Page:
Six Great Phoenix New Times Longreads From 2015

Six Great Phoenix New Times Longreads From 2015
Sean Winters/Creative Commons

During 2015, New Times published 50 long-form articles. Some delved into complicated political battles, others into sex scandals or shortcomings in the Arizona legal system, others were elegant features. Each one took weeks — sometimes months — to report and write. 

Here are six of our favorites:

Six Great Phoenix New Times Longreads From 2015
New Times

6. The Trouble at Barrett by Ashley Cusick: Barrett, the Honors College at Arizona State University, is a close-knit community; some say too close. In the past few years before this story was written, Barrett had terminated the contracts of at least three professors for engaging in sexual relationships with students, though some said the number of Barrett faculty members skirting the rules actually was far higher.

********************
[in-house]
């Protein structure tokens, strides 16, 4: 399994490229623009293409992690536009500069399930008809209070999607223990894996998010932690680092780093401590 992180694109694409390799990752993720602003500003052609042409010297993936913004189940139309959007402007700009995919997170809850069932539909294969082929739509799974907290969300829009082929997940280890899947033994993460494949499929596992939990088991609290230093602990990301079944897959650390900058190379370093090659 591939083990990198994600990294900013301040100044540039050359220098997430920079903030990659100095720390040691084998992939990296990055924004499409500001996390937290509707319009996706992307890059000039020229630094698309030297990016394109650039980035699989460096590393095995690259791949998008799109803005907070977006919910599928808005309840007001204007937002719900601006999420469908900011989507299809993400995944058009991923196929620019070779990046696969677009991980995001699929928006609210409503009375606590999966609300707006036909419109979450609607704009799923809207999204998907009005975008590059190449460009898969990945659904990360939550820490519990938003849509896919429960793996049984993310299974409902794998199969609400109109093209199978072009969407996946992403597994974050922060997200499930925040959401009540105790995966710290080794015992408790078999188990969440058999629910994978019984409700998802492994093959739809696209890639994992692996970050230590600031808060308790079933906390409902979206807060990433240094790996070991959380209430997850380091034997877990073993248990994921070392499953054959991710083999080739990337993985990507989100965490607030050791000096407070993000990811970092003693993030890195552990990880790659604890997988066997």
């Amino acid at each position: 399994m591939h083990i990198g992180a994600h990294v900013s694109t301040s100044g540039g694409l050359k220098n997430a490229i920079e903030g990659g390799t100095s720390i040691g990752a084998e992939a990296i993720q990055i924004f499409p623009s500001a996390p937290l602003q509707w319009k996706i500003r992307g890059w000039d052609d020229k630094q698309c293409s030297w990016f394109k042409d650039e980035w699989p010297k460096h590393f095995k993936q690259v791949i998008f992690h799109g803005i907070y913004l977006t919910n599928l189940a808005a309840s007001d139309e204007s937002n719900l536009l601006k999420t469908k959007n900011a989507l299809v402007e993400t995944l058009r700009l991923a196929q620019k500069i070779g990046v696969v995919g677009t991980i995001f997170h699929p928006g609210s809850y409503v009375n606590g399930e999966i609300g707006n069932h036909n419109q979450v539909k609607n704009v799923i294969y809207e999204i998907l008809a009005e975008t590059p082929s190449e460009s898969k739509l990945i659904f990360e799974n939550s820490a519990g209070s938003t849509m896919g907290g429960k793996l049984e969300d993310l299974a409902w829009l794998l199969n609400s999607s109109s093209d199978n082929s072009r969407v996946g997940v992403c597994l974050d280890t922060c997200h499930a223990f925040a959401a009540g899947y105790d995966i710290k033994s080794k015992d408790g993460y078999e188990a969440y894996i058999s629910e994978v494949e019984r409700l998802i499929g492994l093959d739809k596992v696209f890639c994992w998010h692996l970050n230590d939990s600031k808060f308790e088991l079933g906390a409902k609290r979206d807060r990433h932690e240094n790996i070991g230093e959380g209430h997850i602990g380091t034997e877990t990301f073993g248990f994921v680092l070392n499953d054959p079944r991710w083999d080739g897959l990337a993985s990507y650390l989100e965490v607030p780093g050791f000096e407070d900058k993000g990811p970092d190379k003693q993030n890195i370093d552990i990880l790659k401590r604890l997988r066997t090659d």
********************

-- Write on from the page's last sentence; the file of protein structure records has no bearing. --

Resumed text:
"To many, Barrett's very structure, intended to create a close learning community for students and professors alike, has instead become something sinister: a way for predatory teachers to grow close to — sometimes, even sexually — the young and ambitious students in their tutelage."

Six Great Phoenix New Times Longreads From 2015
New Times

5. Forever Mine by Ray Stern: Oak Flat, a sacred spot for local tribes and a popular outdoor recreation area, is destined to be destroyed because of a land-swap that gave the area to a big mining company, Resolution Copper Mining LLC. The company promises that Arizona will receive massive economic benefit from the project, but as local residents know all too well, booms typically are followed by busts.

What history shows, says Roy Chavez, a former Superior mayor and anti-mine activist, is that mining can't help the town become economically sustainable.

Six Great Phoenix New Times Longreads From 2015
New Times

4. Fall Guy by Elizabeth Stuart: Three people were sentenced to death for the 1989 murder of 4-year-old Christopher Milke, but because one of them, brain-damaged Roger Scott, had inept public defenders and couldn’t afford a private attorney, he may end up the only one executed.

"At every stage of these proceedings, Mr. Scott was the least culpable person involved in this crime," said Jennifer Garcia, the U.S. public defender handling Scott's federal appeal. "Now it's looking increasingly likely that he may end up being the only person to pay for it with his life."


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